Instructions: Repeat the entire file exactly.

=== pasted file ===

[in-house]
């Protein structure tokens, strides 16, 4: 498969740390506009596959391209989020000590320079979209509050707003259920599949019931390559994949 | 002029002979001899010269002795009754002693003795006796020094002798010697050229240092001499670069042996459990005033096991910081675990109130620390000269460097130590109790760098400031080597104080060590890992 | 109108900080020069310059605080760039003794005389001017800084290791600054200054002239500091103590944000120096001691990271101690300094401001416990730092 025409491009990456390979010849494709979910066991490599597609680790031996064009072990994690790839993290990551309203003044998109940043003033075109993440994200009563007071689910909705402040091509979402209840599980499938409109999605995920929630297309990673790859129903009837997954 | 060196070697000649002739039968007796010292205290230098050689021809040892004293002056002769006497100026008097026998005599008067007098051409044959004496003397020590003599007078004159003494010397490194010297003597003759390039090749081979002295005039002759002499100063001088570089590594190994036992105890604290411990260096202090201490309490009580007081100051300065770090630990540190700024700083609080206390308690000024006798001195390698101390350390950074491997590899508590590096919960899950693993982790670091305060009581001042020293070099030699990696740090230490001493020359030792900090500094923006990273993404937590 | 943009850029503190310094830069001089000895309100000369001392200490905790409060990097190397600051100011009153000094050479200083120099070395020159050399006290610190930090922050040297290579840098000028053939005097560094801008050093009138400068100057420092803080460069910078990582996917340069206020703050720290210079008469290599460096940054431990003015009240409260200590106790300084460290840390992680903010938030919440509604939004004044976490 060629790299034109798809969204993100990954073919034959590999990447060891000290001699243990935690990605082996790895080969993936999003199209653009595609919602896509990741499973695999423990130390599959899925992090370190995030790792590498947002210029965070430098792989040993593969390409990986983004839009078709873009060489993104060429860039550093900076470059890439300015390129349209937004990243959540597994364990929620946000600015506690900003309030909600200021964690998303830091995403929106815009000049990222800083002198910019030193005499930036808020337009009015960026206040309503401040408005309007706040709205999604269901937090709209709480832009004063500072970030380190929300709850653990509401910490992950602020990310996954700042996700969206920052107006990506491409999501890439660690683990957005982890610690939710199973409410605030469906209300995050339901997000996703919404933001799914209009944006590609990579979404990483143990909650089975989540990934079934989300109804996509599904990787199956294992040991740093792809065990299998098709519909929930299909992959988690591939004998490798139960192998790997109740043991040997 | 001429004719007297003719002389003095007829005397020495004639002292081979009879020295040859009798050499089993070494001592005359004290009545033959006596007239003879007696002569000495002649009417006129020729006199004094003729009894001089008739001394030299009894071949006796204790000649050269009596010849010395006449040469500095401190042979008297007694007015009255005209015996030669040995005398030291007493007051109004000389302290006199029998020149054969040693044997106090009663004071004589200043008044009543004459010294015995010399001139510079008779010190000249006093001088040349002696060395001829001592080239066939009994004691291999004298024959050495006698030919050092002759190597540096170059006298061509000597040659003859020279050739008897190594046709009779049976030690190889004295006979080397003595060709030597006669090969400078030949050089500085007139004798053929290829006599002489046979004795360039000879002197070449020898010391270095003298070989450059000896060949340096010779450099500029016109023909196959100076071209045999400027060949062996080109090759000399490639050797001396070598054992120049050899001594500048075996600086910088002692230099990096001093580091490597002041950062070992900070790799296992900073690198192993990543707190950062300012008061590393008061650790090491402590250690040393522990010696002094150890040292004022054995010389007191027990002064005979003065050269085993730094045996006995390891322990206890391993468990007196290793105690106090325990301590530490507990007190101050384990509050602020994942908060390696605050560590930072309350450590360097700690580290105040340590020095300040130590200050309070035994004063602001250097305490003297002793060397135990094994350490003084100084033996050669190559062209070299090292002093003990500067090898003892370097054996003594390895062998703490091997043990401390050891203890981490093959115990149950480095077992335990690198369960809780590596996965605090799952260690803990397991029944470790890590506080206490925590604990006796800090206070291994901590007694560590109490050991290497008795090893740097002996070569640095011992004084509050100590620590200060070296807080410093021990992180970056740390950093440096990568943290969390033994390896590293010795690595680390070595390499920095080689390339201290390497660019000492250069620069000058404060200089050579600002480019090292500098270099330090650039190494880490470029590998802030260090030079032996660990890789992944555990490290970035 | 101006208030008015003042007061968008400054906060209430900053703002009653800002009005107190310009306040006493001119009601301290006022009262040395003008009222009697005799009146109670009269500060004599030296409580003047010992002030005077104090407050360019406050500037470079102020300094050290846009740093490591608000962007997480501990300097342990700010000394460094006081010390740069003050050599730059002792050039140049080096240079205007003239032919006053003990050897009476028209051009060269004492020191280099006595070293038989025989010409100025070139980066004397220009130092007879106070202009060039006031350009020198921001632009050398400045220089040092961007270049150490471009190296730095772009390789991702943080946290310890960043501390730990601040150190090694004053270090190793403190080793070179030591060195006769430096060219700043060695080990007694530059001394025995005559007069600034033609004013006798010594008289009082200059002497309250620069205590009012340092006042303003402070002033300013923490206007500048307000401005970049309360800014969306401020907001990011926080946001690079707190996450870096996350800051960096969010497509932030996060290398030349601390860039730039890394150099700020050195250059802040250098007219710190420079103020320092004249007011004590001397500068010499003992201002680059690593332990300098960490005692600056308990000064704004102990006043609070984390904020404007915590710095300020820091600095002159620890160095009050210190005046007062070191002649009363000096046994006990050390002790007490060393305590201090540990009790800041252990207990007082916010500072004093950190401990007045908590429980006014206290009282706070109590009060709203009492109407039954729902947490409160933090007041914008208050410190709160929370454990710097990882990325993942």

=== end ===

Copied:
[in-house]
């Protein structure tokens, strides 16, 4: 498969740390506009596959391209989020000590320079979209509050707003259920599949019931390559994949 | 002029002979001899010269002795009754002693003795006796020094002798010697050229240092001499670069042996459990005033096991910081675990109130620390000269460097130590109790760098400031080597104080060590890992 | 109108900080020069310059605080760039003794005389001017800084290791600054200054002239500091103590944000120096001691990271101690300094401001416990730092 025409491009990456390979010849494709979910066991490599597609680790031996064009072990994690790839993290990551309203003044998109940043003033075109993440994200009563007071689910909705402040091509979402209840599980499938409109999605995920929630297309990673790859129903009837997954 | 060196070697000649002739039968007796010292205290230098050689021809040892004293002056002769006497100026008097026998005599008067007098051409044959004496003397020590003599007078004159003494010397490194010297003597003759390039090749081979002295005039002759002499100063001088570089590594190994036992105890604290411990260096202090201490309490009580007081100051300065770090630990540190700024700083609080206390308690000024006798001195390698101390350390950074491997590899508590590096919960899950693993982790670091305060009581001042020293070099030699990696740090230490001493020359030792900090500094923006990273993404937590 | 943009850029503190310094830069001089000895309100000369001392200490905790409060990097190397600051100011009153000094050479200083120099070395020159050399006290610190930090922050040297290579840098000028053939005097560094801008050093009138400068100057420092803080460069910078990582996917340069206020703050720290210079008469290599460096940054431990003015009240409260200590106790300084460290840390992680903010938030919440509604939004004044976490 060629790299034109798809969204993100990954073919034959590999990447060891000290001699243990935690990605082996790895080969993936999003199209653009595609919602896509990741499973695999423990130390599959899925992090370190995030790792590498947002210029965070430098792989040993593969390409990986983004839009078709873009060489993104060429860039550093900076470059890439300015390129349209937004990243959540597994364990929620946000600015506690900003309030909600200021964690998303830091995403929106815009000049990222800083002198910019030193005499930036808020337009009015960026206040309503401040408005309007706040709205999604269901937090709209709480832009004063500072970030380190929300709850653990509401910490992950602020990310996954700042996700969206920052107006990506491409999501890439660690683990957005982890610690939710199973409410605030469906209300995050339901997000996703919404933001799914209009944006590609990579979404990483143990909650089975989540990934079934989300109804996509599904990787199956294992040991740093792809065990299998098709519909929930299909992959988690591939004998490798139960192998790997109740043991040997 | 001429004719007297003719002389003095007829005397020495004639002292081979009879020295040859009798050499089993070494001592005359004290009545033959006596007239003879007696002569000495002649009417006129020729006199004094003729009894001089008739001394030299009894071949006796204790000649050269009596010849010395006449040469500095401190042979008297007694007015009255005209015996030669040995005398030291007493007051109004000389302290006199029998020149054969040693044997106090009663004071004589200043008044009543004459010294015995010399001139510079008779010190000249006093001088040349002696060395001829001592080239066939009994004691291999004298024959050495006698030919050092002759190597540096170059006298061509000597040659003859020279050739008897190594046709009779049976030690190889004295006979080397003595060709030597006669090969400078030949050089500085007139004798053929290829006599002489046979004795360039000879002197070449020898010391270095003298070989450059000896060949340096010779450099500029016109023909196959100076071209045999400027060949062996080109090759000399490639050797001396070598054992120049050899001594500048075996600086910088002692230099990096001093580091490597002041950062070992900070790799296992900073690198192993990543707190950062300012008061590393008061650790090491402590250690040393522990010696002094150890040292004022054995010389007191027990002064005979003065050269085993730094045996006995390891322990206890391993468990007196290793105690106090325990301590530490507990007190101050384990509050602020994942908060390696605050560590930072309350450590360097700690580290105040340590020095300040130590200050309070035994004063602001250097305490003297002793060397135990094994350490003084100084033996050669190559062209070299090292002093003990500067090898003892370097054996003594390895062998703490091997043990401390050891203890981490093959115990149950480095077992335990690198369960809780590596996965605090799952260690803990397991029944470790890590506080206490925590604990006796800090206070291994901590007694560590109490050991290497008795090893740097002996070569640095011992004084509050100590620590200060070296807080410093021990992180970056740390950093440096990568943290969390033994390896590293010795690595680390070595390499920095080689390339201290390497660019000492250069620069000058404060200089050579600002480019090292500098270099330090650039190494880490470029590998802030260090030079032996660990890789992944555990490290970035 | 101006208030008015003042007061968008400054906060209430900053703002009653800002009005107190310009306040006493001119009601301290006022009262040395003008009222009697005799009146109670009269500060004599030296409580003047010992002030005077104090407050360019406050500037470079102020300094050290846009740093490591608000962007997480501990300097342990700010000394460094006081010390740069003050050599730059002792050039140049080096240079205007003239032919006053003990050897009476028209051009060269004492020191280099006595070293038989025989010409100025070139980066004397220009130092007879106070202009060039006031350009020198921001632009050398400045220089040092961007270049150490471009190296730095772009390789991702943080946290310890960043501390730990601040150190090694004053270090190793403190080793070179030591060195006769430096060219700043060695080990007694530059001394025995005559007069600034033609004013006798010594008289009082200059002497309250620069205590009012340092006042303003402070002033300013923490206007500048307000401005970049309360800014969306401020907001990011926080946001690079707190996450870096996350800051960096969010497509932030996060290398030349601390860039730039890394150099700020050195250059802040250098007219710190420079103020320092004249007011004590001397500068010499003992201002680059690593332990300098960490005692600056308990000064704004102990006043609070984390904020404007915590710095300020820091600095002159620890160095009050210190005046007062070191002649009363000096046994006990050390002790007490060393305590201090540990009790800041252990207990007082916010500072004093950190401990007045908590429980006014206290009282706070109590009060709203009492109407039954729902947490409160933090007041914008208050410190709160929370454990710097990882990325993942």